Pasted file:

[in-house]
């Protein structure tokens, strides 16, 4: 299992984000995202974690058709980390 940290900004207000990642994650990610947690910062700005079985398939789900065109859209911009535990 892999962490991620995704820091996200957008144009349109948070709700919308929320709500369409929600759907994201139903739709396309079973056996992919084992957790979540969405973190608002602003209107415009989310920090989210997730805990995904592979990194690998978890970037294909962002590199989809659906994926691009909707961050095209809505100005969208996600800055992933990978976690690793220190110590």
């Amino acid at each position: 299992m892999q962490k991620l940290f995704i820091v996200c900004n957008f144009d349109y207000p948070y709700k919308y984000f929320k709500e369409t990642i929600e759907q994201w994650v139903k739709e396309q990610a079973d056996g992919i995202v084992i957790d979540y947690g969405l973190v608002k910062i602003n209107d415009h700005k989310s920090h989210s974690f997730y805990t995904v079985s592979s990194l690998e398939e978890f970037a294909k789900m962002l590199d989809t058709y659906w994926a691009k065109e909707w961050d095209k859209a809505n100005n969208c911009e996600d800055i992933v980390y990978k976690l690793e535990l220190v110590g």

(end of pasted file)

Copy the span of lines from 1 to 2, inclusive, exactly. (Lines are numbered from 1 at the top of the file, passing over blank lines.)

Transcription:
[in-house]
């Protein structure tokens, strides 16, 4: 299992984000995202974690058709980390 940290900004207000990642994650990610947690910062700005079985398939789900065109859209911009535990 892999962490991620995704820091996200957008144009349109948070709700919308929320709500369409929600759907994201139903739709396309079973056996992919084992957790979540969405973190608002602003209107415009989310920090989210997730805990995904592979990194690998978890970037294909962002590199989809659906994926691009909707961050095209809505100005969208996600800055992933990978976690690793220190110590």